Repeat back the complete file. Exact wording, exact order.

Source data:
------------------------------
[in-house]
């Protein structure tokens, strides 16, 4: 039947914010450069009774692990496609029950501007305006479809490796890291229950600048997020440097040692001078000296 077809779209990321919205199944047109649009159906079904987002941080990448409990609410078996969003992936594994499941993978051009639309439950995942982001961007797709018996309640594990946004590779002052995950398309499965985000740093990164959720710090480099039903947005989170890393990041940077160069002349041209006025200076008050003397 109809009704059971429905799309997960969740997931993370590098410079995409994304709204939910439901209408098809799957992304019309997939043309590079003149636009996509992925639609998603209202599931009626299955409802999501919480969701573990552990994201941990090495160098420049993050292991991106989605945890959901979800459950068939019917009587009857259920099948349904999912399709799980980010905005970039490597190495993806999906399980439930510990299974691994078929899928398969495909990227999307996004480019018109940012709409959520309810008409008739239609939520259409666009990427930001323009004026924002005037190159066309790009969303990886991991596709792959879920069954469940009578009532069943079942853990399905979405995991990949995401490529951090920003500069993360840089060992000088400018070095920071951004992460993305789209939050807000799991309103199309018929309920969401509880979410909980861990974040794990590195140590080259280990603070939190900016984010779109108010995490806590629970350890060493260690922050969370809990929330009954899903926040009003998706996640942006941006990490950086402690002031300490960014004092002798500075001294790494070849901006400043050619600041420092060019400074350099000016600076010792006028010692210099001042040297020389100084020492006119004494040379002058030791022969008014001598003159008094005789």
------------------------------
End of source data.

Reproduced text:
[in-house]
């Protein structure tokens, strides 16, 4: 039947914010450069009774692990496609029950501007305006479809490796890291229950600048997020440097040692001078000296 077809779209990321919205199944047109649009159906079904987002941080990448409990609410078996969003992936594994499941993978051009639309439950995942982001961007797709018996309640594990946004590779002052995950398309499965985000740093990164959720710090480099039903947005989170890393990041940077160069002349041209006025200076008050003397 109809009704059971429905799309997960969740997931993370590098410079995409994304709204939910439901209408098809799957992304019309997939043309590079003149636009996509992925639609998603209202599931009626299955409802999501919480969701573990552990994201941990090495160098420049993050292991991106989605945890959901979800459950068939019917009587009857259920099948349904999912399709799980980010905005970039490597190495993806999906399980439930510990299974691994078929899928398969495909990227999307996004480019018109940012709409959520309810008409008739239609939520259409666009990427930001323009004026924002005037190159066309790009969303990886991991596709792959879920069954469940009578009532069943079942853990399905979405995991990949995401490529951090920003500069993360840089060992000088400018070095920071951004992460993305789209939050807000799991309103199309018929309920969401509880979410909980861990974040794990590195140590080259280990603070939190900016984010779109108010995490806590629970350890060493260690922050969370809990929330009954899903926040009003998706996640942006941006990490950086402690002031300490960014004092002798500075001294790494070849901006400043050619600041420092060019400074350099000016600076010792006028010692210099001042040297020389100084020492006119004494040379002058030791022969008014001598003159008094005789």